Eric Lonergan is a macro hedge fund manager, economist, and writer. His most recent book is Supercharge Me, co-authored with Corinne Sawers. He is also author of the international bestseller, Angrynomics, co-written with Mark Blyth, and published by Agenda. It was listed on the Financial Times must reads for Summer 2020. Prior to Angrynomics, he has written Money (2nd ed) published by Routledge. He has written for Foreign AffairsThe Financial Times, and The Economist. He also advises governments and policymakers. He first advocated expanding the tools of central banks to including cash transfers to households in the Financial Times in 2002. In December 2008, he advocated the policy as the most efficient way out of recession post-financial crisis, contributing to a growing debate over the need for ‘helicopter money’.

7 Responses

  1. David Harold Chester

    The introduction of a citizen’s dividend (as some people call the “helicopter drop”), will inflate the currency and make lenders loose less spending power on the return of their debts, whilst causing savers to loose the same quantity.

  2. David Harold Chester

    I would like to see the new models and their greater use in economics, including banking. However, there is a danger that incomplete models will distort the situation being depicted. In fact only a complete model is satisfactory and consequently I would advise the model builders to follow the methodology and model type that I have used in my new book (“Consequential Macroeconomics”), which also may be seen on Wikimedia, commons, macroeconomics as: DiagFuncMacroSyst.pdf . The book may be freely obtained by writing to me for a e-copy,

  3. Nick Rowe

    Eric: thanks for the response.

    Let me put it this way: suppose you convinced me that central banks will be unable in practice to convince people that the new money is permanent. I will say “OK, then central banks cannot in practice do helicopter money”.

    • Eric Lonergan

      I think I have been expressing my point poorly. I define a helicopter drop as a base money-financed transfer to the private sector from the central bank. That to me is a policy innovation (we can debate whether or not paying an IOR on required reserves qualifies – I think it does, but usually it’s trivial). Now, I think helicopter drops as I have described them – and without any further changes to standard policy frameworks – would work as a policy tool for closing the output gap.

      Consider the Eurozone, which is the main candidate currently. If the ECB announces that it will transfer €250 every month to very adult citizen until the output gap closes, do you think it would raise demand? I think it has a very high probability, close to certainty, of doing so.

      My problem is that I don’t see the relevance of ‘permanence’ to this proposal, because the means by which demand rises is clear, although the effects on other target variables, notably inflation are uncertain – perhaps symmetrically so. Inflation might fall. And base money might shrink, if for reasons of financial stability the ECB reverses QE and raises interest rates to 2% – realising that cash transfers are a far more effective way of targeting demand. (It is also by no means clear that raising interest rates in these circumstances would not provide a ‘doughnut effect‘ stimulus.)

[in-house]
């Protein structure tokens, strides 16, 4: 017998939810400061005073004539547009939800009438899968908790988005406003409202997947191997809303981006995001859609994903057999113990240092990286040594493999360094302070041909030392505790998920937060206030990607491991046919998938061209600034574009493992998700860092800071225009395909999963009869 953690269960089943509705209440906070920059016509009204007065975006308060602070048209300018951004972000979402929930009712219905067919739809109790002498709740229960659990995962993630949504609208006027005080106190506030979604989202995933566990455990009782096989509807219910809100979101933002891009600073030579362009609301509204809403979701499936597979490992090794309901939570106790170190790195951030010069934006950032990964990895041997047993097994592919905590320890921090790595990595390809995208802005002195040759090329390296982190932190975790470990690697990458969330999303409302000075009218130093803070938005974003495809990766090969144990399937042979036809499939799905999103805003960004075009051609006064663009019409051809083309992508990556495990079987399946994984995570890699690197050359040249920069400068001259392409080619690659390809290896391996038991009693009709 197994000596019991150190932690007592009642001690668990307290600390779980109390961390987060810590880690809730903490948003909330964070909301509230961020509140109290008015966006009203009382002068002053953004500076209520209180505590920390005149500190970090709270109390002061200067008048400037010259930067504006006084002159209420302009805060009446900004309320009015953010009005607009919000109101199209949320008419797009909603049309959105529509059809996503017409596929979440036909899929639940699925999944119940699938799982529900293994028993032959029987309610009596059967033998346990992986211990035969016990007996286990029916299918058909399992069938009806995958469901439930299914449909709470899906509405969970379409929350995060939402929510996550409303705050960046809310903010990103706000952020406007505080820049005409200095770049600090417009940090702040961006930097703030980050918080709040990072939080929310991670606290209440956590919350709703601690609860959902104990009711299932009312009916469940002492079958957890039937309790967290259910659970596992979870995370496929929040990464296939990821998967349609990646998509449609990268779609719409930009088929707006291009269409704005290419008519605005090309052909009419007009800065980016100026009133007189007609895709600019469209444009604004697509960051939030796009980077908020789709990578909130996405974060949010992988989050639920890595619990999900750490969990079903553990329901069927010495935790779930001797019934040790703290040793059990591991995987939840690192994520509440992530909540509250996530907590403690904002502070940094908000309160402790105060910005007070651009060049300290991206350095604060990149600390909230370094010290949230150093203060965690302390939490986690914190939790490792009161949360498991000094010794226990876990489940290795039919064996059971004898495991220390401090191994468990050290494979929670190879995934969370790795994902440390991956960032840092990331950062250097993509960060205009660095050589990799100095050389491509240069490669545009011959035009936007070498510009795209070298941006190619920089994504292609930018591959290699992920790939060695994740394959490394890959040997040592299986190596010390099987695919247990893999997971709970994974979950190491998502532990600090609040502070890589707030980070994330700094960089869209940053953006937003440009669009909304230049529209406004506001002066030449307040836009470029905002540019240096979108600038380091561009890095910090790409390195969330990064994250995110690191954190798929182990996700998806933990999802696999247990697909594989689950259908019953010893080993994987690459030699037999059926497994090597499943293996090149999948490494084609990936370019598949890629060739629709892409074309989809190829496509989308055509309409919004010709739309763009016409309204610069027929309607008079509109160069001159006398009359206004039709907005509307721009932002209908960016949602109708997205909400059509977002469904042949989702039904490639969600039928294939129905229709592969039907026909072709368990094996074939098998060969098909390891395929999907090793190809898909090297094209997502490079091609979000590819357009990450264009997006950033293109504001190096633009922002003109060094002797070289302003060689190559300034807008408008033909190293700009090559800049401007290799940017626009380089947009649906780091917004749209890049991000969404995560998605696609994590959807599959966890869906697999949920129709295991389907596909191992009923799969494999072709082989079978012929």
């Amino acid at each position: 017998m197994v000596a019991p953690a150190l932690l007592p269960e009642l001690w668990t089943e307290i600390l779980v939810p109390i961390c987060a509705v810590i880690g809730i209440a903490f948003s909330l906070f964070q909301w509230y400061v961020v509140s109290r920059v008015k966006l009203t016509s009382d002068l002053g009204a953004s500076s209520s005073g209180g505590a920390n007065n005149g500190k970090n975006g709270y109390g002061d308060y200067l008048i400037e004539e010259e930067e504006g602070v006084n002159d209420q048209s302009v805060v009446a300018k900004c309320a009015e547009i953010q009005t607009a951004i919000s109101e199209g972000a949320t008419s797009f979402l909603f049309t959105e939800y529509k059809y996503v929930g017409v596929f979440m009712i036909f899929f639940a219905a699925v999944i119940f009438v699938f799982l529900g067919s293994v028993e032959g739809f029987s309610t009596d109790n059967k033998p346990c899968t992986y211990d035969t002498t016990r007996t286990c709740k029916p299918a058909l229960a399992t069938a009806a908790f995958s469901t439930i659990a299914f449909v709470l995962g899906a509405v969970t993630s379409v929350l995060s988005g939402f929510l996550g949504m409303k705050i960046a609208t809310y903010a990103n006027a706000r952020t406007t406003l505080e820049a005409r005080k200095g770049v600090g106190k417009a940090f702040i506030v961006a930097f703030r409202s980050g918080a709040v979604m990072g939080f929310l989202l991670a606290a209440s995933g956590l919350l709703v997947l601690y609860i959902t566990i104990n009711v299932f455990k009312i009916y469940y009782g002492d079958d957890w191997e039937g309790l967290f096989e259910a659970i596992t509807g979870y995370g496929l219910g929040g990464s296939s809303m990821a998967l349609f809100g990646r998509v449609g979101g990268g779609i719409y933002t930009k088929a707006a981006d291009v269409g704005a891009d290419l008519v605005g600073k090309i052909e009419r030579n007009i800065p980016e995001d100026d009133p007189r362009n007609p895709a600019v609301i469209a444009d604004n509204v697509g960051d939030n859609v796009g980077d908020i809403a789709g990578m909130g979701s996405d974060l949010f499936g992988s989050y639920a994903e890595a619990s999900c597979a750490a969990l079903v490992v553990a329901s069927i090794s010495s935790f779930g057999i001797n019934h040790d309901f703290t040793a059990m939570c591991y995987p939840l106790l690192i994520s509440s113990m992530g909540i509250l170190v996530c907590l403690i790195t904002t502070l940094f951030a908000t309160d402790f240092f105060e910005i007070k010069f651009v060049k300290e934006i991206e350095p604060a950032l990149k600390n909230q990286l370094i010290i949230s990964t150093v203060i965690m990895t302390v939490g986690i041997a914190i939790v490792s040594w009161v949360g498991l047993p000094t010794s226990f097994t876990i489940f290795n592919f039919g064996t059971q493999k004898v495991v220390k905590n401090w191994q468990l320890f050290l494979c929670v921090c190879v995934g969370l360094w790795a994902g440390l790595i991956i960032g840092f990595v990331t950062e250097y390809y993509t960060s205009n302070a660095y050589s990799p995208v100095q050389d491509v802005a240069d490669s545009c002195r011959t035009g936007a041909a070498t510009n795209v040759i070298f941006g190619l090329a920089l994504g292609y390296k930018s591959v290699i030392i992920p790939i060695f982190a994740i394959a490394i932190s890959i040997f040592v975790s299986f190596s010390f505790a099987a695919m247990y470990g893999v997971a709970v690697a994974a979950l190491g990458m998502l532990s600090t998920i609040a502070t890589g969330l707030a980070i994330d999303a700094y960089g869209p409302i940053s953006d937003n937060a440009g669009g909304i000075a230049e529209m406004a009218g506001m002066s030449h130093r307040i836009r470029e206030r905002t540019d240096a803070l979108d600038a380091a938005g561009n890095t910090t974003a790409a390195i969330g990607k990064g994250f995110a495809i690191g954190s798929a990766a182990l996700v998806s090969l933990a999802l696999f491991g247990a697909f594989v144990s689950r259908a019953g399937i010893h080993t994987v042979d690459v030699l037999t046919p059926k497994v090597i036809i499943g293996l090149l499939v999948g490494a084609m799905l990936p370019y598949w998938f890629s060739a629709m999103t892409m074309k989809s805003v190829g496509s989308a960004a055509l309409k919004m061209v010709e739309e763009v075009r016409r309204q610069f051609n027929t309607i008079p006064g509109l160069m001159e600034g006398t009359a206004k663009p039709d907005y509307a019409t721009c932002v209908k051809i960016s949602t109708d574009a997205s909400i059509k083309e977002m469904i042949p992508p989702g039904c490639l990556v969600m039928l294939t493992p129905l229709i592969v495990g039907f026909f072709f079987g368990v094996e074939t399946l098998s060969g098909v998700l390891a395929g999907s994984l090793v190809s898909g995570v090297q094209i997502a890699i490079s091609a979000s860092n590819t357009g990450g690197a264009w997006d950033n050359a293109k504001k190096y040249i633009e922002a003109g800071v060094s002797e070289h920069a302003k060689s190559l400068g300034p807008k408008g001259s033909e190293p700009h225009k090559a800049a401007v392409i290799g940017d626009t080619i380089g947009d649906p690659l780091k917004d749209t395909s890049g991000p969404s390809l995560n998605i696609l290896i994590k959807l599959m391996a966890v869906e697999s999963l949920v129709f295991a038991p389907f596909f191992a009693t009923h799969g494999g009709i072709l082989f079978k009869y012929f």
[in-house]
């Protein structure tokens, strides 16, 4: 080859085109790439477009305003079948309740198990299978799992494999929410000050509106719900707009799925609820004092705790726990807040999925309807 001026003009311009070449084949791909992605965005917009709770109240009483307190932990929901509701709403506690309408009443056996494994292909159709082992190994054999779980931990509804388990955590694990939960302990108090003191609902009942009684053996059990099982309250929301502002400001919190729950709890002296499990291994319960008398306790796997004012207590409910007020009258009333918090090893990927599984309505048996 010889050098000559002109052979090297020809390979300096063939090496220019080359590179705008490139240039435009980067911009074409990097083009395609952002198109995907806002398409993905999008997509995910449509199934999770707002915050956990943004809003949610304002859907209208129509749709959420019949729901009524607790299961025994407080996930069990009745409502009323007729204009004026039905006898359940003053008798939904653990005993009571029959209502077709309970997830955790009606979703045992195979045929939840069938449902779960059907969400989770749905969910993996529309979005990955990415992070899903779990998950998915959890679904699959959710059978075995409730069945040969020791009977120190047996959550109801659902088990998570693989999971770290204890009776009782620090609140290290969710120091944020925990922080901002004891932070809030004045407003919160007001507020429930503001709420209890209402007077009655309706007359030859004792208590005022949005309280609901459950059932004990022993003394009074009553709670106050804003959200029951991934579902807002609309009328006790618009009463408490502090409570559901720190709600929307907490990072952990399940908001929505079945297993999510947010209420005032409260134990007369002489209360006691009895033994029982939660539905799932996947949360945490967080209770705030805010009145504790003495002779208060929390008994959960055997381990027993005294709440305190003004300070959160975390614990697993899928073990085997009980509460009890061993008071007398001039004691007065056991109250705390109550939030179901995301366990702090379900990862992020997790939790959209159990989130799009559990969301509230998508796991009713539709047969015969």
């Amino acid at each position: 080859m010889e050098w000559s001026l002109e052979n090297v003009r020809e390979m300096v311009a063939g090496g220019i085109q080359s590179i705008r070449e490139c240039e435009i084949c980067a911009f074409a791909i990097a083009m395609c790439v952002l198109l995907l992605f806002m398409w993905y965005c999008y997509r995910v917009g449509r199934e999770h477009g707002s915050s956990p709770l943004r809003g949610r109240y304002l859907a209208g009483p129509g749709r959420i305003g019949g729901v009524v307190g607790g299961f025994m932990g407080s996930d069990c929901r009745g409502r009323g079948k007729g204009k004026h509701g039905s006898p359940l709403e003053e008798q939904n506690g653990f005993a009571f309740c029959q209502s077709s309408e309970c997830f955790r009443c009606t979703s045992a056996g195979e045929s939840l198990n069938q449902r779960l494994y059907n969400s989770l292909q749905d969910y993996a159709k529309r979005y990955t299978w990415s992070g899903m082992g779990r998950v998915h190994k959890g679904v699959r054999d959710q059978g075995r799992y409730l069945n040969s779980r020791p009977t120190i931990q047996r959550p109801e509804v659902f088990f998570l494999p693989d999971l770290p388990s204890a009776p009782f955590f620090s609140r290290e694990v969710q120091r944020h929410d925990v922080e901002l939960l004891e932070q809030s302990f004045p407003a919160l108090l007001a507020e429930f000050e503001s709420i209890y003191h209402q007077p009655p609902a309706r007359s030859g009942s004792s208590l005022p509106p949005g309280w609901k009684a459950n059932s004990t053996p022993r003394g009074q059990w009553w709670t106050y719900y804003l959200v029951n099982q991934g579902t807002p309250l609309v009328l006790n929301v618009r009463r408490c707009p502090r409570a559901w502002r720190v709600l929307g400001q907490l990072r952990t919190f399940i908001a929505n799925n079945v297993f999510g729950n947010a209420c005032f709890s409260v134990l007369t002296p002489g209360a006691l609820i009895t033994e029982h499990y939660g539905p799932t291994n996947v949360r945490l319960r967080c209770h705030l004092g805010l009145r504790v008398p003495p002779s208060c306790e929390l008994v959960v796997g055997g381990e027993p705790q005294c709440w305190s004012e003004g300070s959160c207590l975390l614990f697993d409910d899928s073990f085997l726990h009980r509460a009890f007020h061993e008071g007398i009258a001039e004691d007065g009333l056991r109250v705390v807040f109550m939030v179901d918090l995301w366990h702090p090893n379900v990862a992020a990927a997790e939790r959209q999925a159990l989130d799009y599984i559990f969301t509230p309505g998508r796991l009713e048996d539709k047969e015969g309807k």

This policy is different to a tax cut. Usually, when we think of a tax cut being reversed it is analogous to your plan B – I give $100 and then take it back. But there is no analogue to this in the helicopter policy I describe. Let’s say some people expect the central bank in the future to remove the additional reserves created by the transfer – even with these beliefs there is no reason to expect the effect on a household to be symmetric. Raising reserve requirements, selling bonds through OMOs, raising IOR – none of these policies amount to a symmetric ‘reversal’ in their effects on household balance sheets and incomes.

      But most importantly, even if you assume that the central bank, contingent on the output gap closing, is going to fully reverse the financial benefit (which might imply a greater future reduction in base money, btw) – you are still better off for the helicopter drop. Why? Because you are only going to be ‘taxed’ at full employment, and conditional on full employment persisting even after you are taxed.

      A final way to think about this may be to relate it to the two scenarios you presented. We have two policies: Policy A, I print $100 and give you $100. Period. We then have a new Policy B. You are now unemployed and you get given $100, but in contrast to Scenario A, it gets taken off you if you get a job. Oh, and if you get your job you’ll barely remember the $100 … nor care too much about losing it.

      I’m not convinced the economics of policies A & B are that different.

  4. Antti Jokinen

    Thanks for the post, Eric!

    I think you make relevant points about the problem with “permanence”. I’ve found the “permanent increase in monetary base” a problematic concept in Adair Turner’s writings on Over Monetary Finance.

    Being an accountant, I’m interested in hearing what it means to you, accounting-wise, for a CB to “transfer” euros or dollars to citizens (i.e. crediting citizens’ accounts)? Which account will get debited at the CB, and whose liability does that account represent? I don’t want to get too technical — I just want to understand the logic. A parallel from a commercial bank: The bank can credit one person’s account with $100, but it needs to simultaneously debit another account. And this other account must be connected to a party other than the bank itself. (This is the logic behind banking, and I’d like to understand how that logic works in your “helicopter drops”.)

    Have I missed some steps here?

    • Eric Lonergan

      Thanks Antti. Good question, which highlights the difference between CB & commercial bank. When a CB buys a bond under QE – it creates a new deposit in the system. Money has not been transferred from one bank account to another. Same with a transfer to a household. There is no ‘debit’.